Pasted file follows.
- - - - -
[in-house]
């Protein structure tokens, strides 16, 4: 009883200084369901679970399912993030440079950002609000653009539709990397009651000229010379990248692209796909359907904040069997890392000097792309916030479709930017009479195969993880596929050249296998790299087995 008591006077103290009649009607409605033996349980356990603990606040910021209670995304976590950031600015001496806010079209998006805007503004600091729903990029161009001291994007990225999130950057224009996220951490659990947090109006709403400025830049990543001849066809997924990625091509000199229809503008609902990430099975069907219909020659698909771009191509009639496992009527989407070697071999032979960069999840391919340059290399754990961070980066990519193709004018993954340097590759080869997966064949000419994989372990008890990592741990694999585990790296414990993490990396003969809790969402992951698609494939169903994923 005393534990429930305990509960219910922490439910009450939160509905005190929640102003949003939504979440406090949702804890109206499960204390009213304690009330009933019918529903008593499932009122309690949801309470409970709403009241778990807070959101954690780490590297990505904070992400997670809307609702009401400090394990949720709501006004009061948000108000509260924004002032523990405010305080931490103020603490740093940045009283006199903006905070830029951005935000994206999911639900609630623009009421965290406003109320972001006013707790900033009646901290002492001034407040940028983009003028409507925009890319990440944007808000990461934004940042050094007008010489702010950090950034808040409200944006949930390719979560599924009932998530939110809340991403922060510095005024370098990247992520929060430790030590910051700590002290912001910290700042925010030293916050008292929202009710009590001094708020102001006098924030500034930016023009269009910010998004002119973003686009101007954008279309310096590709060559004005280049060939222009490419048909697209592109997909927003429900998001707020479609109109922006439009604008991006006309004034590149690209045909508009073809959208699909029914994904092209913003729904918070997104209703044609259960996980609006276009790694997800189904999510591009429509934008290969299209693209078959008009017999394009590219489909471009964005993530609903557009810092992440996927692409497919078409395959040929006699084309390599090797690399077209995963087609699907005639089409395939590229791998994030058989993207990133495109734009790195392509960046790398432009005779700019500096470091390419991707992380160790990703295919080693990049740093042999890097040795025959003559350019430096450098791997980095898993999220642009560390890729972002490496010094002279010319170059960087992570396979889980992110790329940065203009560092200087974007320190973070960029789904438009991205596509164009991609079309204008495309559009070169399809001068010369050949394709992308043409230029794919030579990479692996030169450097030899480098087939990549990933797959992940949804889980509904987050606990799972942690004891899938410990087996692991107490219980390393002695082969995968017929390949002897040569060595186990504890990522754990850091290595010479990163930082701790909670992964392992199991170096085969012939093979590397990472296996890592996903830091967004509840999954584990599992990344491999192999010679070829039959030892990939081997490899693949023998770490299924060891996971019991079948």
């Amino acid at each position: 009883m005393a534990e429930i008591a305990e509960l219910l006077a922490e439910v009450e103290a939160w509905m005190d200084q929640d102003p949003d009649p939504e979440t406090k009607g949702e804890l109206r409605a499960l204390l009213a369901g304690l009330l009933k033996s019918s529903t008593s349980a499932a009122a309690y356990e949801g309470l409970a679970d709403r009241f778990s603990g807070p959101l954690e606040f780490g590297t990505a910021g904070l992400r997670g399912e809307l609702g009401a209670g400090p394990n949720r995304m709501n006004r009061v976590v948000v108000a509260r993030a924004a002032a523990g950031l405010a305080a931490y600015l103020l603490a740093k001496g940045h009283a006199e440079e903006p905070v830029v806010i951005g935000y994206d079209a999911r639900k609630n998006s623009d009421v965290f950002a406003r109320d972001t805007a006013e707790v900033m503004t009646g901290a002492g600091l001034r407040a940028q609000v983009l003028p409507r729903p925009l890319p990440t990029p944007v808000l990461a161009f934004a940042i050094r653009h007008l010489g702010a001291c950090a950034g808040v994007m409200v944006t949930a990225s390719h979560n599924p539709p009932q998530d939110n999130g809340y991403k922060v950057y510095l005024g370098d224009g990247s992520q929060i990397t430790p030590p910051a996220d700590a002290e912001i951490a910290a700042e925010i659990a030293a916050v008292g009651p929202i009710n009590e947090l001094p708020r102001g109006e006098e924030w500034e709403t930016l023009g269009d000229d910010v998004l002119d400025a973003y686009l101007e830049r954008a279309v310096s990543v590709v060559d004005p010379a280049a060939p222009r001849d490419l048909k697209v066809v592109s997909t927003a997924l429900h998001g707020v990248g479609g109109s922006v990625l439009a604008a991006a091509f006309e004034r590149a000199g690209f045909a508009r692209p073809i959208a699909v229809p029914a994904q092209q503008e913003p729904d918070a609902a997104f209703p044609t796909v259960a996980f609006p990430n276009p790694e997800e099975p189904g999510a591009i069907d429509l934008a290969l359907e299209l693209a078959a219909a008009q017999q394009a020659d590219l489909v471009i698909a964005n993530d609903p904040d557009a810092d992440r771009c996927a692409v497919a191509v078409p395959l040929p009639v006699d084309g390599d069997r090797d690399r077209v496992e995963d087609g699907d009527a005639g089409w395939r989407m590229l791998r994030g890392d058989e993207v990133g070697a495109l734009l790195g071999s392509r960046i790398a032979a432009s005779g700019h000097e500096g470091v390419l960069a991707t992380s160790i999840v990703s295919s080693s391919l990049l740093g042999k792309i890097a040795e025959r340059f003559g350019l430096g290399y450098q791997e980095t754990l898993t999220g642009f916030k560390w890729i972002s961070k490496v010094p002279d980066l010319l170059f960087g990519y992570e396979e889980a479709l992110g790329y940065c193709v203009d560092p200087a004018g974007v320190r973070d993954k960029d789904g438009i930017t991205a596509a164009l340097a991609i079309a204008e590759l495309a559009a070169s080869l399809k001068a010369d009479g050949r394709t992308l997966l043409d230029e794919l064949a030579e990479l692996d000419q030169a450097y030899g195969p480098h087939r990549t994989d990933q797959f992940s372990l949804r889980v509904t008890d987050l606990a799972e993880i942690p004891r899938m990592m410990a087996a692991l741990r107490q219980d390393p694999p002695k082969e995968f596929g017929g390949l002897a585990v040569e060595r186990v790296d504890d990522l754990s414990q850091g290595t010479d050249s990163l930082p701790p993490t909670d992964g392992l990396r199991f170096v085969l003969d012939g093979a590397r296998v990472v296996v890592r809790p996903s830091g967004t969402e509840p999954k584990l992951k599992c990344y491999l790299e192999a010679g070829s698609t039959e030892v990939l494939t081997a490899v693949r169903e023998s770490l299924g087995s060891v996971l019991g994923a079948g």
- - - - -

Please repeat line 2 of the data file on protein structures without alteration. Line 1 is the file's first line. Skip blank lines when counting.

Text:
């Protein structure tokens, strides 16, 4: 009883200084369901679970399912993030440079950002609000653009539709990397009651000229010379990248692209796909359907904040069997890392000097792309916030479709930017009479195969993880596929050249296998790299087995 008591006077103290009649009607409605033996349980356990603990606040910021209670995304976590950031600015001496806010079209998006805007503004600091729903990029161009001291994007990225999130950057224009996220951490659990947090109006709403400025830049990543001849066809997924990625091509000199229809503008609902990430099975069907219909020659698909771009191509009639496992009527989407070697071999032979960069999840391919340059290399754990961070980066990519193709004018993954340097590759080869997966064949000419994989372990008890990592741990694999585990790296414990993490990396003969809790969402992951698609494939169903994923 005393534990429930305990509960219910922490439910009450939160509905005190929640102003949003939504979440406090949702804890109206499960204390009213304690009330009933019918529903008593499932009122309690949801309470409970709403009241778990807070959101954690780490590297990505904070992400997670809307609702009401400090394990949720709501006004009061948000108000509260924004002032523990405010305080931490103020603490740093940045009283006199903006905070830029951005935000994206999911639900609630623009009421965290406003109320972001006013707790900033009646901290002492001034407040940028983009003028409507925009890319990440944007808000990461934004940042050094007008010489702010950090950034808040409200944006949930390719979560599924009932998530939110809340991403922060510095005024370098990247992520929060430790030590910051700590002290912001910290700042925010030293916050008292929202009710009590001094708020102001006098924030500034930016023009269009910010998004002119973003686009101007954008279309310096590709060559004005280049060939222009490419048909697209592109997909927003429900998001707020479609109109922006439009604008991006006309004034590149690209045909508009073809959208699909029914994904092209913003729904918070997104209703044609259960996980609006276009790694997800189904999510591009429509934008290969299209693209078959008009017999394009590219489909471009964005993530609903557009810092992440996927692409497919078409395959040929006699084309390599090797690399077209995963087609699907005639089409395939590229791998994030058989993207990133495109734009790195392509960046790398432009005779700019500096470091390419991707992380160790990703295919080693990049740093042999890097040795025959003559350019430096450098791997980095898993999220642009560390890729972002490496010094002279010319170059960087992570396979889980992110790329940065203009560092200087974007320190973070960029789904438009991205596509164009991609079309204008495309559009070169399809001068010369050949394709992308043409230029794919030579990479692996030169450097030899480098087939990549990933797959992940949804889980509904987050606990799972942690004891899938410990087996692991107490219980390393002695082969995968017929390949002897040569060595186990504890990522754990850091290595010479990163930082701790909670992964392992199991170096085969012939093979590397990472296996890592996903830091967004509840999954584990599992990344491999192999010679070829039959030892990939081997490899693949023998770490299924060891996971019991079948």